Anaerobic digesters not feasible in Manitoba
March 23, 2016 by Farmscape
March 23, 2016, Winnipeg, Man – The manager of sustainable development with Manitoba Pork says the inability of anaerobic digesters to function in cold weather and their high up-front construction costs have made the technology a non-viable option for treating livestock manure in Manitoba.
Anaerobic digesters, which use bacteria to break down livestock manure producing methane, have been touted as a possible alternative source of energy on the farm.
Mike Teillet, manager of sustainable development with Manitoba Pork, says, while the technology may be applicable in warmer climates, it simply isn’t feasible in Manitoba.
“Anaerobic digesters are extremely expensive,” he says. “The ones that we’re aware of in Manitoba have been in excess of a million dollars and some of them as high as exceeding two million in initial cost to set them up.”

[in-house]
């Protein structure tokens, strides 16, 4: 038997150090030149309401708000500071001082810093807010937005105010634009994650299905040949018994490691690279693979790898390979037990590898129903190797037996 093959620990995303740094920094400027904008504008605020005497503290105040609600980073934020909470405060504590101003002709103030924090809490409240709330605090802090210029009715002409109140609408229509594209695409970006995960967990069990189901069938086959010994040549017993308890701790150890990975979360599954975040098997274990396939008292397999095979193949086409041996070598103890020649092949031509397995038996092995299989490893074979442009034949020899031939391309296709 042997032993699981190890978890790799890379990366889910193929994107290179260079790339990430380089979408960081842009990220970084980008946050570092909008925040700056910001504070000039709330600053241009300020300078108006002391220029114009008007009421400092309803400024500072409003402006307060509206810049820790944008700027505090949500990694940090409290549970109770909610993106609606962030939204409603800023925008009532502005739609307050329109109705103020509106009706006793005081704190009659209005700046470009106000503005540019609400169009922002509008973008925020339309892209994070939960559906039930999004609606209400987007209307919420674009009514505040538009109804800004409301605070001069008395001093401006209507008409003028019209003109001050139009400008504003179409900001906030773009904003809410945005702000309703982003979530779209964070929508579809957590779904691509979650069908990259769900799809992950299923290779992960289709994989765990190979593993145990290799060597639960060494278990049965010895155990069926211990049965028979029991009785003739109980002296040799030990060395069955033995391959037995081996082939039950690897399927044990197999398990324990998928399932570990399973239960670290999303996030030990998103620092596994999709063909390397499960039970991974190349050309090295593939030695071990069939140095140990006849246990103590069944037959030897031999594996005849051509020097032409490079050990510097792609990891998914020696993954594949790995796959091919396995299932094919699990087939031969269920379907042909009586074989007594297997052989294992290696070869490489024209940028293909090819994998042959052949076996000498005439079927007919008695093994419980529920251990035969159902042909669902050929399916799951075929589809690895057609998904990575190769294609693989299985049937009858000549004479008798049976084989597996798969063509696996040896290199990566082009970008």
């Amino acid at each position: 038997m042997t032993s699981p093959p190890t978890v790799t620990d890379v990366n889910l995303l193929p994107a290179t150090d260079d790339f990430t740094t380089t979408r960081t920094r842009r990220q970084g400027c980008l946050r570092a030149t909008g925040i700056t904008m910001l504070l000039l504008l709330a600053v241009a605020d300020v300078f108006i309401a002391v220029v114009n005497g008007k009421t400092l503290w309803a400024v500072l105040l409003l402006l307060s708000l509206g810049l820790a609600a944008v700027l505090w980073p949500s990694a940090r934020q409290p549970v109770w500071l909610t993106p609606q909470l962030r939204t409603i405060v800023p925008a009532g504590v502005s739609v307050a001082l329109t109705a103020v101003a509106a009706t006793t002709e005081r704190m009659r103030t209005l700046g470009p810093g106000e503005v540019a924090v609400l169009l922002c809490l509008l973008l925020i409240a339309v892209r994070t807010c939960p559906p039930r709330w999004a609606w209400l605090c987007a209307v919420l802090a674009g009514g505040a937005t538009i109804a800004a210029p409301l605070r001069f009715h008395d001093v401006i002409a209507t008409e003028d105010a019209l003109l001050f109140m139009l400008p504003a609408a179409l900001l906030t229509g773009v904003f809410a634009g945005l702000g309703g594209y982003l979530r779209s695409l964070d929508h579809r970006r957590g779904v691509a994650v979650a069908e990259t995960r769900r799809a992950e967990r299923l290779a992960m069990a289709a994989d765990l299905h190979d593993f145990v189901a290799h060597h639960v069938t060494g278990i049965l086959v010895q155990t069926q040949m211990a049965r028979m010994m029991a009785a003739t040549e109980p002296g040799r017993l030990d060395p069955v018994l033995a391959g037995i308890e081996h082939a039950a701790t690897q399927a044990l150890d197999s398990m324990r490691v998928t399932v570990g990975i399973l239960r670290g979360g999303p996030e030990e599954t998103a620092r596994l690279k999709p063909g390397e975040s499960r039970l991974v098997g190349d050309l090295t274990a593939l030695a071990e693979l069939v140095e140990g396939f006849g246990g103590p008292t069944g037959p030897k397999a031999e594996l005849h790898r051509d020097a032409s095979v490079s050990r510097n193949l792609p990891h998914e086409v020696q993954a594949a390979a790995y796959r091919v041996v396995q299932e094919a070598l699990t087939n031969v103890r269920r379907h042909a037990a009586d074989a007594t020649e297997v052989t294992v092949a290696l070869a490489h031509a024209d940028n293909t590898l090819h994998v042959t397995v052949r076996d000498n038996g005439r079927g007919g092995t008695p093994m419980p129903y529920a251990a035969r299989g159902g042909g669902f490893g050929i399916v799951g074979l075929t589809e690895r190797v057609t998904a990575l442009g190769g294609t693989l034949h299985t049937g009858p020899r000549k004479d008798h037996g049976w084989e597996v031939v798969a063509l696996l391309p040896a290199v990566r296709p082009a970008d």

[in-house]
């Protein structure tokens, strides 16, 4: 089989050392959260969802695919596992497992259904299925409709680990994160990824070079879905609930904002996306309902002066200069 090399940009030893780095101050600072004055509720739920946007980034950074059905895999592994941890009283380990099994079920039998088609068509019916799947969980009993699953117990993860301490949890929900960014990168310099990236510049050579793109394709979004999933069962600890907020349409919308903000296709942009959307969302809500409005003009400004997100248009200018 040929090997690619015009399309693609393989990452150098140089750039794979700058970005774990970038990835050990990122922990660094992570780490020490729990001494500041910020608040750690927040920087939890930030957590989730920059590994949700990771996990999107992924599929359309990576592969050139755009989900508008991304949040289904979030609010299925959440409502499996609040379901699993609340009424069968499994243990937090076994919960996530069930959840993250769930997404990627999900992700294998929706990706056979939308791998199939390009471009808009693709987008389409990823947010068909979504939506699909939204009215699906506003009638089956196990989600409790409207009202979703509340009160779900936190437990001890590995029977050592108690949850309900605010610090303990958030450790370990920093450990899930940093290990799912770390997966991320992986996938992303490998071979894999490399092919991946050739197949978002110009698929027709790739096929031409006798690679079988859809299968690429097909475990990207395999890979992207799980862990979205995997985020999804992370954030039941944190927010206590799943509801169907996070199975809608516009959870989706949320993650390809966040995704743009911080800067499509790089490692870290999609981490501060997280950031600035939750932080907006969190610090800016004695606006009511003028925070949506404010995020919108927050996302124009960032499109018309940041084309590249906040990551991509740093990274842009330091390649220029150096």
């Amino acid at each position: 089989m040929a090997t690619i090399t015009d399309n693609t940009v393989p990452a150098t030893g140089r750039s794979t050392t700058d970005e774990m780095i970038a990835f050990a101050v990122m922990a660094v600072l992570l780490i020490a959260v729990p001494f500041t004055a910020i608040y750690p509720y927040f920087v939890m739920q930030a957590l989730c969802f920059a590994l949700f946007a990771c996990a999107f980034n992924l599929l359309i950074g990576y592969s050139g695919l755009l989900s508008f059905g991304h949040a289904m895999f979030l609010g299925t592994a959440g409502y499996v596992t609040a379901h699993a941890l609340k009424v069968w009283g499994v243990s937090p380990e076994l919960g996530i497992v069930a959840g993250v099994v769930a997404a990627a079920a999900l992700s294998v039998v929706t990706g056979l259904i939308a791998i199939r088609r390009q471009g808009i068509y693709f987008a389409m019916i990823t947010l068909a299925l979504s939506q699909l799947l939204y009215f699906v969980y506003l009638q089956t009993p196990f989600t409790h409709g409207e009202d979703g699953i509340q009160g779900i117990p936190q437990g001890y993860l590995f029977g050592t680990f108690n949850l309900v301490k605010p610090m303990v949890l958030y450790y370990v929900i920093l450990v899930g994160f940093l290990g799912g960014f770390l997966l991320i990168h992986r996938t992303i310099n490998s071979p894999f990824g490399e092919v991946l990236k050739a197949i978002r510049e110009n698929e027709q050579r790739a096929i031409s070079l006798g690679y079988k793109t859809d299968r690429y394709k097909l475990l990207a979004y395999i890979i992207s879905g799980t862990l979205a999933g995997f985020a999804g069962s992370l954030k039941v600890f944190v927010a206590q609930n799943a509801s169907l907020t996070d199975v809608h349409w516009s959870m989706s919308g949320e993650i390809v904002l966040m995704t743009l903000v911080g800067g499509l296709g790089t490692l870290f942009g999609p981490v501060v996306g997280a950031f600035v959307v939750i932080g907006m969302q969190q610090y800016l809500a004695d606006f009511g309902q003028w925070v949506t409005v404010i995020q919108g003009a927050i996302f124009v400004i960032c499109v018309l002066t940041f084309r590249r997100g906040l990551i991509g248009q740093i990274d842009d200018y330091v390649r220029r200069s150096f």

“Then there’s the ongoing maintenance, which isn’t huge but, as with any machinery, they also break down,” says Teillet. “We are aware of a few situations in other provinces where something breaks on an anaerobic digester and the producer was highly subsidized to build a digester in the first place and then something breaks down and it costs $150,000 to $200,000 to replace and they just don’t replace it cause it’s not worth it.”
“Then the other issue with anaerobic digesters is they don’t work particularly well in cold climates so, from our perspective, anaerobic digesters are very problematic and that’s one of the reasons why you just don’t see them here without enormous government subsidies or public subsidies.”
Teillet notes the bacteria that make anaerobic digestion happen simply can’t tolerate the cold.
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